We all have them. The authors to whom we return time and time again; whose work has the same effect on our souls as "comfort food."
They're our favorites.
We campaign for them, extolling their literary virtues at every given opportunity. We line our shelves with their collected works and wait anxiously for their latest release.
But how did we choose those authors as our favorites? What makes one person's writing appeal to someone more than another?
Personally, I've always had a difficult time when I'm asked, "Who's your favorite author?" Sure, I easily blurt out, "Shakespeare!" but as far as novelists go, I've always had a long list to choose from. F. Scott Fitzgerald. Jane Austen. Virginia Woolf. Salman Rushdie. Thomas Hardy. C.S. Lewis. J.R.R. Tolkien. Kate Morton. Haruki Murakami. James Joyce. And if you add poets into the mix, that increases the number to include the likes of John Keats, Seamus Heaney, T.S. Eliot, W.B. Yeats, etc., etc., etc. I can rattle off the list for ages, but I always feel, when I'm asked that question, as if I'm forgetting someone crucial. But, outside of Shakespeare, to pick a "favorite" is virtually impossible for me.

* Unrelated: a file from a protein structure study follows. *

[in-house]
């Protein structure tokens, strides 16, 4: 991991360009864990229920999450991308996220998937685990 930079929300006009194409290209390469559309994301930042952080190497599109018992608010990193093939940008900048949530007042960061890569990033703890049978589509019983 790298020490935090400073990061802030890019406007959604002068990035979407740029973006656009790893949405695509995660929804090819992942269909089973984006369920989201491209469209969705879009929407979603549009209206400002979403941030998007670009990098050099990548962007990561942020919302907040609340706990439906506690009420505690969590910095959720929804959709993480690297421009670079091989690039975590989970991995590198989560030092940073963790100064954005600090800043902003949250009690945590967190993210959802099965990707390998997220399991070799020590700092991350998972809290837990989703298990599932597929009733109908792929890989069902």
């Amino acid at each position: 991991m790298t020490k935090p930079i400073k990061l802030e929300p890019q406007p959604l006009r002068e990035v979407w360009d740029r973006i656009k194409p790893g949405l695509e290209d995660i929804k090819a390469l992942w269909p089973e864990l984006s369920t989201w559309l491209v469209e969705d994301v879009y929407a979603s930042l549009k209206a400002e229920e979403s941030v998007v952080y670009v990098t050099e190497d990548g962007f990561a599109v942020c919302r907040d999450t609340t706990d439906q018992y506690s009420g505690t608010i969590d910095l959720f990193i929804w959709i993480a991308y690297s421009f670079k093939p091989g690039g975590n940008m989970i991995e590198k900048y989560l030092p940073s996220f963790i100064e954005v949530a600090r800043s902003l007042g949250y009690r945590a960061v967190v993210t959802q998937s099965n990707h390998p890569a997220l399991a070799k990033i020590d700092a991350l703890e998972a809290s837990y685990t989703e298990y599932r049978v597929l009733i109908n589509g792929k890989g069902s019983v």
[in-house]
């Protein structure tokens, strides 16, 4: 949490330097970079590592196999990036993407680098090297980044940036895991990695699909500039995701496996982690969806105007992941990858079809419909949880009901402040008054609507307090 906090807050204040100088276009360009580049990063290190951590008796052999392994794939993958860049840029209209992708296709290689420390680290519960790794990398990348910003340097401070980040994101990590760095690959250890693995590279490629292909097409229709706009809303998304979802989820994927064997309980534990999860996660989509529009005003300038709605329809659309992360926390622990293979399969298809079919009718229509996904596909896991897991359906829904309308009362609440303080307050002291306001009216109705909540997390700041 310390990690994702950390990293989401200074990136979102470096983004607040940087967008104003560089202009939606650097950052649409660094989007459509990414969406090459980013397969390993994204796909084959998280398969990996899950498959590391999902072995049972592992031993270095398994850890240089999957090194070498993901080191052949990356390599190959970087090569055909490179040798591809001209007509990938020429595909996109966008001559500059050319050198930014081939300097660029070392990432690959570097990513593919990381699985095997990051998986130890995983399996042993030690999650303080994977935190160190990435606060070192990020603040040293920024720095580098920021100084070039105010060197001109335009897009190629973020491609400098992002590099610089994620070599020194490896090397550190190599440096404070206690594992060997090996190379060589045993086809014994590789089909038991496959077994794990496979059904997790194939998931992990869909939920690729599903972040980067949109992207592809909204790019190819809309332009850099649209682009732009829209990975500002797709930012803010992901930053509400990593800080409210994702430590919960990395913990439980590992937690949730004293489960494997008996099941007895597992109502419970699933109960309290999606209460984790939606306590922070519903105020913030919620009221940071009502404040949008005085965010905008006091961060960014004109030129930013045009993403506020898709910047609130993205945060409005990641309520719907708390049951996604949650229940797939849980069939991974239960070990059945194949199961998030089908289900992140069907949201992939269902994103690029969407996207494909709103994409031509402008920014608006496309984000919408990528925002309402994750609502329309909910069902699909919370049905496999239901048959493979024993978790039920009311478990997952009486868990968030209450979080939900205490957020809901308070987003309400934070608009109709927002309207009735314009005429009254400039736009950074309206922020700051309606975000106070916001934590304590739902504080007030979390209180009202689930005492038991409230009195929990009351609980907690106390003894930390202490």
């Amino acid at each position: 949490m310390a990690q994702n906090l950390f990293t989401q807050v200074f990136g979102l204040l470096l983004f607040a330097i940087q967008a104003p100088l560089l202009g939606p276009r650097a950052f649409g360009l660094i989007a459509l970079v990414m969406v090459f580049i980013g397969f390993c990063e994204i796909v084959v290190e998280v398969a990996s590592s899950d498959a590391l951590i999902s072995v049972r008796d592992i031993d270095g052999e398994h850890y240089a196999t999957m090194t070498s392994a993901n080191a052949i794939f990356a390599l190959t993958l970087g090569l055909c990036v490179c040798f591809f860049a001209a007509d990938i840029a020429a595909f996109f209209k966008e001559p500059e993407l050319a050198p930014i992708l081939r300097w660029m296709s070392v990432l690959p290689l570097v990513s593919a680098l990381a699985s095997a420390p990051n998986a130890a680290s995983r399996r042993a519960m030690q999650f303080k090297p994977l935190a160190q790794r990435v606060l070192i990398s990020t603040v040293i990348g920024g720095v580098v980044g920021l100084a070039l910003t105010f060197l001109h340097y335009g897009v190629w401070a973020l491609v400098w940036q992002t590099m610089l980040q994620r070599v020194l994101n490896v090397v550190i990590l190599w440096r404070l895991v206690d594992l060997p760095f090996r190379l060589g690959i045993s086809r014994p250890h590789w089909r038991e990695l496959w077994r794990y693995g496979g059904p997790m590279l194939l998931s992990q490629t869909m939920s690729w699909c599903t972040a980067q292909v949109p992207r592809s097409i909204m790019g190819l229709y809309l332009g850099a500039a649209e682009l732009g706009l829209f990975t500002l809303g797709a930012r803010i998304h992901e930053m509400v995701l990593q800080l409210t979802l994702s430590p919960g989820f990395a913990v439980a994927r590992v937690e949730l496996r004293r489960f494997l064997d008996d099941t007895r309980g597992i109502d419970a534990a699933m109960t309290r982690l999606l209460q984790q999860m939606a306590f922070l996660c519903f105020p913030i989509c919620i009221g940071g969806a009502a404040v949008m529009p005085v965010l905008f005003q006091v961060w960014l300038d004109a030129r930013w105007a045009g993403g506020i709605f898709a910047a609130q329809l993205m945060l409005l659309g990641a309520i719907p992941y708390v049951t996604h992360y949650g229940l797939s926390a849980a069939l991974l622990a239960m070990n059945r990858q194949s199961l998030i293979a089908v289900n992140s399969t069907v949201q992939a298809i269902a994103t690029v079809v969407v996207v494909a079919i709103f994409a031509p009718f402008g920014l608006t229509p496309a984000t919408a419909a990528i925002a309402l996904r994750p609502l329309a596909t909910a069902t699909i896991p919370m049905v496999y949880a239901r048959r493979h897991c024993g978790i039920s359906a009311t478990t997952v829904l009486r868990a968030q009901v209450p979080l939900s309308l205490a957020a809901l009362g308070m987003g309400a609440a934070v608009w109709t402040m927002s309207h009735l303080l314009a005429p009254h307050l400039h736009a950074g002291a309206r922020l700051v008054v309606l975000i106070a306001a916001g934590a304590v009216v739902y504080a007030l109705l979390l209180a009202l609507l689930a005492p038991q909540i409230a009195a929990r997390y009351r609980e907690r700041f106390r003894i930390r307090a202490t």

There are some things that all the authors on my list have in common. They're all fabulous storytellers with a gift for language. They all appeal to my mind and my heart in some way or another. But they're all so, so different. If you take a passage from Jane Austen, for example, and put it up next to one straight out of Salman Rushdie's latest work, you're not going to be able to draw a lot of specific parallels. In a lot of cases, fans of Austen and Rushdie probably don't overlap. But there's something essential to both authors' works that makes them enduring and appealing.
So, what is it that causes an author to make your "favorites" list? Is it the stories he or she tells? The way the author plays with language? Does this author tug at your heartstrings or appeal to your cerebellum? What is it that makes you want to devour everything ever written by an author?